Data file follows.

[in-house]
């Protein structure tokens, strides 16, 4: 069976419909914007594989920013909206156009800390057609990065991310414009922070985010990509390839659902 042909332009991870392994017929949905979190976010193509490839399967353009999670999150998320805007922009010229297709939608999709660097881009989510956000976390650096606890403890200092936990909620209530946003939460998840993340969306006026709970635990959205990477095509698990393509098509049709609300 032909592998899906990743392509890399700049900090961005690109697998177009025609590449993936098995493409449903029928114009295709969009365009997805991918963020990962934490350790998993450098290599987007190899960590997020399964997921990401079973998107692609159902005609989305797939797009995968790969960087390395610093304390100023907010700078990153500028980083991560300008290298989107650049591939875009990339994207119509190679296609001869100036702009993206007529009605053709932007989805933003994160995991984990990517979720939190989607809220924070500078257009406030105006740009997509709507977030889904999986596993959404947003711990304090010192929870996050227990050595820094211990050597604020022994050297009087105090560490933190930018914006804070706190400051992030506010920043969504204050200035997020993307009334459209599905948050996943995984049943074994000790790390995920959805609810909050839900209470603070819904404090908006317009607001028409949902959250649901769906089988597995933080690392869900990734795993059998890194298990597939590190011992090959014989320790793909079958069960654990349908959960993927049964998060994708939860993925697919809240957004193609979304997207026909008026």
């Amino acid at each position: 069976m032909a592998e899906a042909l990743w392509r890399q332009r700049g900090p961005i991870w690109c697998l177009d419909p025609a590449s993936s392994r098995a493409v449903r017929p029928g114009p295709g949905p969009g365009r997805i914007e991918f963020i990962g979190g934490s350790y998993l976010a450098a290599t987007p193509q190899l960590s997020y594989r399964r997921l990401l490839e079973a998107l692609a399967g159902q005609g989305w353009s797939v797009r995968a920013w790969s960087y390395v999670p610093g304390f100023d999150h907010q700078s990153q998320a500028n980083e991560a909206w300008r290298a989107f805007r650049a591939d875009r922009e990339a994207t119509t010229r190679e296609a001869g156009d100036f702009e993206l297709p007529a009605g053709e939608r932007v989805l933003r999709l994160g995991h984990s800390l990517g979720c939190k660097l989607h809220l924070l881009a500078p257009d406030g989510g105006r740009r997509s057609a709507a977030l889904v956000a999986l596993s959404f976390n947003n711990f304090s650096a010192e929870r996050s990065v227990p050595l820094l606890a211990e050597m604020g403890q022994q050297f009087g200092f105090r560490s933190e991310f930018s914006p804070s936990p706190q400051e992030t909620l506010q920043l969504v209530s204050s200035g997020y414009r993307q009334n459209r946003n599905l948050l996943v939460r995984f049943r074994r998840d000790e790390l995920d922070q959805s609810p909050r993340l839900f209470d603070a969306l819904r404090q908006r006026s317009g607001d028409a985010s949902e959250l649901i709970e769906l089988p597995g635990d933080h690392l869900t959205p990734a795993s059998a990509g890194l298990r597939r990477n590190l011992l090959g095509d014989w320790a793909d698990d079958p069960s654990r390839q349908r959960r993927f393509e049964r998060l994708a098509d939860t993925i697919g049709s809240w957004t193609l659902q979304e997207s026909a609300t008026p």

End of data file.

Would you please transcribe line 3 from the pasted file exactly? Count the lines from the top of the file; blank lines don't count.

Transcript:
């Amino acid at each position: 069976m032909a592998e899906a042909l990743w392509r890399q332009r700049g900090p961005i991870w690109c697998l177009d419909p025609a590449s993936s392994r098995a493409v449903r017929p029928g114009p295709g949905p969009g365009r997805i914007e991918f963020i990962g979190g934490s350790y998993l976010a450098a290599t987007p193509q190899l960590s997020y594989r399964r997921l990401l490839e079973a998107l692609a399967g159902q005609g989305w353009s797939v797009r995968a920013w790969s960087y390395v999670p610093g304390f100023d999150h907010q700078s990153q998320a500028n980083e991560a909206w300008r290298a989107f805007r650049a591939d875009r922009e990339a994207t119509t010229r190679e296609a001869g156009d100036f702009e993206l297709p007529a009605g053709e939608r932007v989805l933003r999709l994160g995991h984990s800390l990517g979720c939190k660097l989607h809220l924070l881009a500078p257009d406030g989510g105006r740009r997509s057609a709507a977030l889904v956000a999986l596993s959404f976390n947003n711990f304090s650096a010192e929870r996050s990065v227990p050595l820094l606890a211990e050597m604020g403890q022994q050297f009087g200092f105090r560490s933190e991310f930018s914006p804070s936990p706190q400051e992030t909620l506010q920043l969504v209530s204050s200035g997020y414009r993307q009334n459209r946003n599905l948050l996943v939460r995984f049943r074994r998840d000790e790390l995920d922070q959805s609810p909050r993340l839900f209470d603070a969306l819904r404090q908006r006026s317009g607001d028409a985010s949902e959250l649901i709970e769906l089988p597995g635990d933080h690392l869900t959205p990734a795993s059998a990509g890194l298990r597939r990477n590190l011992l090959g095509d014989w320790a793909d698990d079958p069960s654990r390839q349908r959960r993927f393509e049964r998060l994708a098509d939860t993925i697919g049709s809240w957004t193609l659902q979304e997207s026909a609300t008026p």